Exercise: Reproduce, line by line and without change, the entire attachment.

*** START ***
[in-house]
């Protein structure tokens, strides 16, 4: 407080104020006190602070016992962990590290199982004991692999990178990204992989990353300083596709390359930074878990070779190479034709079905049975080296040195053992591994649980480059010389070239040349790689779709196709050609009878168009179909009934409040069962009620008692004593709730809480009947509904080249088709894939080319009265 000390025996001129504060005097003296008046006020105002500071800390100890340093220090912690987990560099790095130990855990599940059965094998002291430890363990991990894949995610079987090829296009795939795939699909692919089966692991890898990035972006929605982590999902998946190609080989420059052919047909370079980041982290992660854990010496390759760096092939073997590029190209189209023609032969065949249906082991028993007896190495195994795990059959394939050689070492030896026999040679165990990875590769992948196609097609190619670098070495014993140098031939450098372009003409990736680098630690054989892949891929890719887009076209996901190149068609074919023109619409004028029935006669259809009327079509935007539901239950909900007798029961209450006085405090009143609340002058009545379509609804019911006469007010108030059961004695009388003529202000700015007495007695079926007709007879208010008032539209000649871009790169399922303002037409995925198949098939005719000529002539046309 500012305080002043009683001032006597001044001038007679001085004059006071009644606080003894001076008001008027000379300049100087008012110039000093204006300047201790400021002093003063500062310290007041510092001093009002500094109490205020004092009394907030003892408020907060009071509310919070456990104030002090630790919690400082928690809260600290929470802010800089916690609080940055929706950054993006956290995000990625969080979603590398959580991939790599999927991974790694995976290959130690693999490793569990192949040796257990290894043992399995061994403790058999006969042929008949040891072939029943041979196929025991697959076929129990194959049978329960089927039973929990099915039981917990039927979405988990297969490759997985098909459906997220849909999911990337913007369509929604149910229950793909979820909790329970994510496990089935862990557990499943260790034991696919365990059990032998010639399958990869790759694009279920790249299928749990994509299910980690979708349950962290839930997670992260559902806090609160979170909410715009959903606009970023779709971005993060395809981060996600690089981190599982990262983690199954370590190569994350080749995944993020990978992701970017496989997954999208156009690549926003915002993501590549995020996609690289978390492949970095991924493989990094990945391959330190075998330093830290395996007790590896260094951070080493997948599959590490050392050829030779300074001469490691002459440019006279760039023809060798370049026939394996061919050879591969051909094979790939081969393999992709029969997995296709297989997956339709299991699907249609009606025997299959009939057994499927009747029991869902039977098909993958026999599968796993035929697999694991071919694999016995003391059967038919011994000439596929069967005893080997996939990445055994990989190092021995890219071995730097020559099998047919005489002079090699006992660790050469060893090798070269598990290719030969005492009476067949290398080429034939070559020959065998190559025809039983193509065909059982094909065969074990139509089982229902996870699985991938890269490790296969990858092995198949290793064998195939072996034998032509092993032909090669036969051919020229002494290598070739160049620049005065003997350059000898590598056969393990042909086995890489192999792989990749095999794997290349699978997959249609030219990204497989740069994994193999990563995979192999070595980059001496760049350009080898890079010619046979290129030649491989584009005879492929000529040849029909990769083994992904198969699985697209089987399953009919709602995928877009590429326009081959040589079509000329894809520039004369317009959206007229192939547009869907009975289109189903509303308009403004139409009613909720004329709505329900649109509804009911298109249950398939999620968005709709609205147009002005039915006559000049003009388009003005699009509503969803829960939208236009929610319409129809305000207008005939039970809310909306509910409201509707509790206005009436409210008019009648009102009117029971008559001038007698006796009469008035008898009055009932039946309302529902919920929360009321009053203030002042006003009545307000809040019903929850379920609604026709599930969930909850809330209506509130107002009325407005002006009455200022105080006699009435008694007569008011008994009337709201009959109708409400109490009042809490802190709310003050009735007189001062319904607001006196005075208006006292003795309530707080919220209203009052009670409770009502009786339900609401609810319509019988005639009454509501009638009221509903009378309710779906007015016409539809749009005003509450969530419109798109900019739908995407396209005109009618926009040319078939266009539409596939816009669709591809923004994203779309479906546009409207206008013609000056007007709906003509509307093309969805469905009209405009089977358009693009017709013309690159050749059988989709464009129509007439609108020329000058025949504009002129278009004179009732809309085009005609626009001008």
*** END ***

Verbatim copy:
[in-house]
């Protein structure tokens, strides 16, 4: 407080104020006190602070016992962990590290199982004991692999990178990204992989990353300083596709390359930074878990070779190479034709079905049975080296040195053992591994649980480059010389070239040349790689779709196709050609009878168009179909009934409040069962009620008692004593709730809480009947509904080249088709894939080319009265 000390025996001129504060005097003296008046006020105002500071800390100890340093220090912690987990560099790095130990855990599940059965094998002291430890363990991990894949995610079987090829296009795939795939699909692919089966692991890898990035972006929605982590999902998946190609080989420059052919047909370079980041982290992660854990010496390759760096092939073997590029190209189209023609032969065949249906082991028993007896190495195994795990059959394939050689070492030896026999040679165990990875590769992948196609097609190619670098070495014993140098031939450098372009003409990736680098630690054989892949891929890719887009076209996901190149068609074919023109619409004028029935006669259809009327079509935007539901239950909900007798029961209450006085405090009143609340002058009545379509609804019911006469007010108030059961004695009388003529202000700015007495007695079926007709007879208010008032539209000649871009790169399922303002037409995925198949098939005719000529002539046309 500012305080002043009683001032006597001044001038007679001085004059006071009644606080003894001076008001008027000379300049100087008012110039000093204006300047201790400021002093003063500062310290007041510092001093009002500094109490205020004092009394907030003892408020907060009071509310919070456990104030002090630790919690400082928690809260600290929470802010800089916690609080940055929706950054993006956290995000990625969080979603590398959580991939790599999927991974790694995976290959130690693999490793569990192949040796257990290894043992399995061994403790058999006969042929008949040891072939029943041979196929025991697959076929129990194959049978329960089927039973929990099915039981917990039927979405988990297969490759997985098909459906997220849909999911990337913007369509929604149910229950793909979820909790329970994510496990089935862990557990499943260790034991696919365990059990032998010639399958990869790759694009279920790249299928749990994509299910980690979708349950962290839930997670992260559902806090609160979170909410715009959903606009970023779709971005993060395809981060996600690089981190599982990262983690199954370590190569994350080749995944993020990978992701970017496989997954999208156009690549926003915002993501590549995020996609690289978390492949970095991924493989990094990945391959330190075998330093830290395996007790590896260094951070080493997948599959590490050392050829030779300074001469490691002459440019006279760039023809060798370049026939394996061919050879591969051909094979790939081969393999992709029969997995296709297989997956339709299991699907249609009606025997299959009939057994499927009747029991869902039977098909993958026999599968796993035929697999694991071919694999016995003391059967038919011994000439596929069967005893080997996939990445055994990989190092021995890219071995730097020559099998047919005489002079090699006992660790050469060893090798070269598990290719030969005492009476067949290398080429034939070559020959065998190559025809039983193509065909059982094909065969074990139509089982229902996870699985991938890269490790296969990858092995198949290793064998195939072996034998032509092993032909090669036969051919020229002494290598070739160049620049005065003997350059000898590598056969393990042909086995890489192999792989990749095999794997290349699978997959249609030219990204497989740069994994193999990563995979192999070595980059001496760049350009080898890079010619046979290129030649491989584009005879492929000529040849029909990769083994992904198969699985697209089987399953009919709602995928877009590429326009081959040589079509000329894809520039004369317009959206007229192939547009869907009975289109189903509303308009403004139409009613909720004329709505329900649109509804009911298109249950398939999620968005709709609205147009002005039915006559000049003009388009003005699009509503969803829960939208236009929610319409129809305000207008005939039970809310909306509910409201509707509790206005009436409210008019009648009102009117029971008559001038007698006796009469008035008898009055009932039946309302529902919920929360009321009053203030002042006003009545307000809040019903929850379920609604026709599930969930909850809330209506509130107002009325407005002006009455200022105080006699009435008694007569008011008994009337709201009959109708409400109490009042809490802190709310003050009735007189001062319904607001006196005075208006006292003795309530707080919220209203009052009670409770009502009786339900609401609810319509019988005639009454509501009638009221509903009378309710779906007015016409539809749009005003509450969530419109798109900019739908995407396209005109009618926009040319078939266009539409596939816009669709591809923004994203779309479906546009409207206008013609000056007007709906003509509307093309969805469905009209405009089977358009693009017709013309690159050749059988989709464009129509007439609108020329000058025949504009002129278009004179009732809309085009005609626009001008």